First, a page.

Day 4: Heligoland – Brunsbüttel, 9.5 hours, 55 nm, departure: 9:40am
Day 5: Brunsbüttel – Giselau Kanal, 4.5 hours, 40 nm, departure: 9:45am
Day 6: Giselau Kanal – Kiel, 8 hours, 60 nm, departure: 9:30am
Leaving Germany’s only offshore island, Heligoland, we’re heading for Kiel. Given the roughly 100 km landmass between the west and the east coast of Germany, boats have two choices. Either making a detour of about 240 nm (440 km) passing the northern tip of Denmark, or crossing the NOK (Nord- Ostkanal or Kiel Kanal). Rather strong winds made us go for the latter.
First, we sailed up the river Elbe which looks more like a lake or a fjord than a river, at least in the beginning. Strong tidal currents pushed the Maranea upstream all the way to Brunsbüttel at record speeds. There, boats have to go through a lock if heading for Kiel, or alternatively, continue toward Hamburg.
We spent a night in a small harbour right after the Brunsbüttel lock. The propeller of many passing container ships made the water vibrate to the extend, that we could feel it inside Maranea. The ships seem to say: “Don’t get in our way”…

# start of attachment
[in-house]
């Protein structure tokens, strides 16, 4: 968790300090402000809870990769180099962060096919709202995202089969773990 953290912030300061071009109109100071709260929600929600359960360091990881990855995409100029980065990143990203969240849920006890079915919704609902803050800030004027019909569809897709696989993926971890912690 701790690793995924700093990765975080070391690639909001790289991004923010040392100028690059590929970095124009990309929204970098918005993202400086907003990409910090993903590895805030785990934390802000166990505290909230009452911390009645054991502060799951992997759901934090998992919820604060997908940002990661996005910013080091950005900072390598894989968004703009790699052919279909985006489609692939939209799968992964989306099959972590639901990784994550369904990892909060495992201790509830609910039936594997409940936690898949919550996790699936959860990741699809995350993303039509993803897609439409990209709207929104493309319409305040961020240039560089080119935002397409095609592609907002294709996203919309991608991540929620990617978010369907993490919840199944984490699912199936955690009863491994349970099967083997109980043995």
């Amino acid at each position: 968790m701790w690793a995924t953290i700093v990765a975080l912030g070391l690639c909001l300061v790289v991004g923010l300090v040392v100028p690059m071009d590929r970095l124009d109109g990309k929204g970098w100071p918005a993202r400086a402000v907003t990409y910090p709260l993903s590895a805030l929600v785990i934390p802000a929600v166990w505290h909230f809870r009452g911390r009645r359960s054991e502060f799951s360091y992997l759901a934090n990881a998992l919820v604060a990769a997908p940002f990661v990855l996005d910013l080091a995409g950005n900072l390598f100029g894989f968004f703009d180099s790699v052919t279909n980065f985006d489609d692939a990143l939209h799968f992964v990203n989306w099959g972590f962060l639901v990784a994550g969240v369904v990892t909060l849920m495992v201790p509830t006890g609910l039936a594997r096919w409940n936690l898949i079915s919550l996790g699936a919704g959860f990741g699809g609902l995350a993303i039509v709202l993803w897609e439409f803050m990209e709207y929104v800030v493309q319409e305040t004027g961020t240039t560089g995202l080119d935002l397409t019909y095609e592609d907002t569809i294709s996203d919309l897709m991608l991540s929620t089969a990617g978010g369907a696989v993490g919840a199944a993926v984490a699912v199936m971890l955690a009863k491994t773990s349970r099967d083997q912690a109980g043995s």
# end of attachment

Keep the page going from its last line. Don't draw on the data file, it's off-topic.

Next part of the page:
Then started a long, leisurely ride to a sidearm of the NOK called Giselau Kanal. We wondered whether we should spend a night there. But right after turning into the channel, an incredibly calm and peaceful landscape with exuberant bird chirping made the decision an easy one. We stayed.
After a good night of sleep on steady Maranea, we continued to Kiel, enjoying homemade chickpea curry on the way. We had one more lock to pass at the end of the channel and spent the night at the beautiful Kiel-Hagenau harbour.